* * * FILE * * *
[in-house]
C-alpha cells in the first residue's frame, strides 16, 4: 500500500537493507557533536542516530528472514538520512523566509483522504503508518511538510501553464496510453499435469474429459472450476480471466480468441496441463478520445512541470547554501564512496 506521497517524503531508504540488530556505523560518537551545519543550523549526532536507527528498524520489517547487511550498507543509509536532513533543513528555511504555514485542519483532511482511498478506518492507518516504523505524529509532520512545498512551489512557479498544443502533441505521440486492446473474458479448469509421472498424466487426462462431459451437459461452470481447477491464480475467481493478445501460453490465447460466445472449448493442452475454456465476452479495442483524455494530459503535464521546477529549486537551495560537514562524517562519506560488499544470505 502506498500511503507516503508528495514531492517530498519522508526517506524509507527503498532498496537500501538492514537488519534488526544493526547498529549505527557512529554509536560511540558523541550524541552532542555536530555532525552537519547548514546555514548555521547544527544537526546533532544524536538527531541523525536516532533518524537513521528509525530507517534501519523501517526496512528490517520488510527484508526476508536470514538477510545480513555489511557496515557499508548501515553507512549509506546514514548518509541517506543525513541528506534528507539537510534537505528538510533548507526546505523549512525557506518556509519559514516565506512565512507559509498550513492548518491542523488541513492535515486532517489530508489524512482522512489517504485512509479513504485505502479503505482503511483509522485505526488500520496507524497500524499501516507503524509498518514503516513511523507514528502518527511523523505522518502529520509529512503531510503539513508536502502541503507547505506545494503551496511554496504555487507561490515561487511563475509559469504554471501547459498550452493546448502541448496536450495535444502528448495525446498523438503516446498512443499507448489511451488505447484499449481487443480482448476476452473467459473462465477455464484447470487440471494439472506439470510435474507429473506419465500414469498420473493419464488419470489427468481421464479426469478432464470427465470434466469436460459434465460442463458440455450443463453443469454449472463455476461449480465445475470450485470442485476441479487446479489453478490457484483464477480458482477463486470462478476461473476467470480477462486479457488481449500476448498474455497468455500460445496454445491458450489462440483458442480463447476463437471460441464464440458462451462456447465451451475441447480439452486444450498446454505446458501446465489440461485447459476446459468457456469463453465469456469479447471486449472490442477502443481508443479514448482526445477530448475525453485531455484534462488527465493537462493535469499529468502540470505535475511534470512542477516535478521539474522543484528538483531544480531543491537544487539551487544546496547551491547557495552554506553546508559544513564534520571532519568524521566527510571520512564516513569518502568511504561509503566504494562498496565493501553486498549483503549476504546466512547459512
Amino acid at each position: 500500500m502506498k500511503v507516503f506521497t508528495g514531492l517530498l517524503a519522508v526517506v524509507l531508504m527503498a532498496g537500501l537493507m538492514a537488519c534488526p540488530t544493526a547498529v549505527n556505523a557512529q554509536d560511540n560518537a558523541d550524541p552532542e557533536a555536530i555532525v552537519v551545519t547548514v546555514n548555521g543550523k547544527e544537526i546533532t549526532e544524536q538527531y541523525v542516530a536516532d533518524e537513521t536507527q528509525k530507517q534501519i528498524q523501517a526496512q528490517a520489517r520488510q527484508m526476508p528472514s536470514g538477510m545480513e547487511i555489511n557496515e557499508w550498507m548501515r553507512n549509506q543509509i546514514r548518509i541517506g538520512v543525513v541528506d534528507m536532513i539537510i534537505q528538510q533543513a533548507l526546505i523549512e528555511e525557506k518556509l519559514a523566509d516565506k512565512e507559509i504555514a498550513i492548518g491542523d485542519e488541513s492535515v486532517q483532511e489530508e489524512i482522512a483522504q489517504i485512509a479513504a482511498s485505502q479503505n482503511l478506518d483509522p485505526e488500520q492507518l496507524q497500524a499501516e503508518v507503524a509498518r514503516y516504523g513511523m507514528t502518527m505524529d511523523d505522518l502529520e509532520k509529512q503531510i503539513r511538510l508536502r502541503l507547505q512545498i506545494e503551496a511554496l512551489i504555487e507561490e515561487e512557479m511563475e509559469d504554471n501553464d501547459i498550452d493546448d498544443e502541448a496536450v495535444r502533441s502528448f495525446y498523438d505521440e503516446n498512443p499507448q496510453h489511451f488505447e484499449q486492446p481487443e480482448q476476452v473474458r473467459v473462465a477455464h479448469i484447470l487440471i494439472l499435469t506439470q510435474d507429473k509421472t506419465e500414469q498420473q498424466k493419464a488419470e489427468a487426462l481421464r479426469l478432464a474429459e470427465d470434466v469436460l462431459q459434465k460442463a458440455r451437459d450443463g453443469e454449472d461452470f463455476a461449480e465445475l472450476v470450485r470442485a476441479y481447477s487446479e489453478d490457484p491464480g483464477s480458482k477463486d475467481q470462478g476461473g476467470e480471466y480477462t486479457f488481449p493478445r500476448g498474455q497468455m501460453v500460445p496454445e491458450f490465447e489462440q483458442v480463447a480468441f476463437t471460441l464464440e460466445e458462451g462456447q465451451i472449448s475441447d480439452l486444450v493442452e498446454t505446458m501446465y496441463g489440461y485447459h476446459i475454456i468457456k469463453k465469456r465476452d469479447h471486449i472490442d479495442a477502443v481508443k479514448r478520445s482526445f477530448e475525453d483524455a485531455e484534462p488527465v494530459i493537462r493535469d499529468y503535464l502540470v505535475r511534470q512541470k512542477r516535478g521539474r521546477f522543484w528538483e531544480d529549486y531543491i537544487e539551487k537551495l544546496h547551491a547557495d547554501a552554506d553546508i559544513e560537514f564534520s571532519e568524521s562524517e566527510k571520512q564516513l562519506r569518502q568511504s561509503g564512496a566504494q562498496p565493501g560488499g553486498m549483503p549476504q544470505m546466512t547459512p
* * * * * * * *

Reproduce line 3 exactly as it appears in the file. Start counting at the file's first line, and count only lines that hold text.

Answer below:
Amino acid at each position: 500500500m502506498k500511503v507516503f506521497t508528495g514531492l517530498l517524503a519522508v526517506v524509507l531508504m527503498a532498496g537500501l537493507m538492514a537488519c534488526p540488530t544493526a547498529v549505527n556505523a557512529q554509536d560511540n560518537a558523541d550524541p552532542e557533536a555536530i555532525v552537519v551545519t547548514v546555514n548555521g543550523k547544527e544537526i546533532t549526532e544524536q538527531y541523525v542516530a536516532d533518524e537513521t536507527q528509525k530507517q534501519i528498524q523501517a526496512q528490517a520489517r520488510q527484508m526476508p528472514s536470514g538477510m545480513e547487511i555489511n557496515e557499508w550498507m548501515r553507512n549509506q543509509i546514514r548518509i541517506g538520512v543525513v541528506d534528507m536532513i539537510i534537505q528538510q533543513a533548507l526546505i523549512e528555511e525557506k518556509l519559514a523566509d516565506k512565512e507559509i504555514a498550513i492548518g491542523d485542519e488541513s492535515v486532517q483532511e489530508e489524512i482522512a483522504q489517504i485512509a479513504a482511498s485505502q479503505n482503511l478506518d483509522p485505526e488500520q492507518l496507524q497500524a499501516e503508518v507503524a509498518r514503516y516504523g513511523m507514528t502518527m505524529d511523523d505522518l502529520e509532520k509529512q503531510i503539513r511538510l508536502r502541503l507547505q512545498i506545494e503551496a511554496l512551489i504555487e507561490e515561487e512557479m511563475e509559469d504554471n501553464d501547459i498550452d493546448d498544443e502541448a496536450v495535444r502533441s502528448f495525446y498523438d505521440e503516446n498512443p499507448q496510453h489511451f488505447e484499449q486492446p481487443e480482448q476476452v473474458r473467459v473462465a477455464h479448469i484447470l487440471i494439472l499435469t506439470q510435474d507429473k509421472t506419465e500414469q498420473q498424466k493419464a488419470e489427468a487426462l481421464r479426469l478432464a474429459e470427465d470434466v469436460l462431459q459434465k460442463a458440455r451437459d450443463g453443469e454449472d461452470f463455476a461449480e465445475l472450476v470450485r470442485a476441479y481447477s487446479e489453478d490457484p491464480g483464477s480458482k477463486d475467481q470462478g476461473g476467470e480471466y480477462t486479457f488481449p493478445r500476448g498474455q497468455m501460453v500460445p496454445e491458450f490465447e489462440q483458442v480463447a480468441f476463437t471460441l464464440e460466445e458462451g462456447q465451451i472449448s475441447d480439452l486444450v493442452e498446454t505446458m501446465y496441463g489440461y485447459h476446459i475454456i468457456k469463453k465469456r465476452d469479447h471486449i472490442d479495442a477502443v481508443k479514448r478520445s482526445f477530448e475525453d483524455a485531455e484534462p488527465v494530459i493537462r493535469d499529468y503535464l502540470v505535475r511534470q512541470k512542477r516535478g521539474r521546477f522543484w528538483e531544480d529549486y531543491i537544487e539551487k537551495l544546496h547551491a547557495d547554501a552554506d553546508i559544513e560537514f564534520s571532519e568524521s562524517e566527510k571520512q564516513l562519506r569518502q568511504s561509503g564512496a566504494q562498496p565493501g560488499g553486498m549483503p549476504q544470505m546466512t547459512p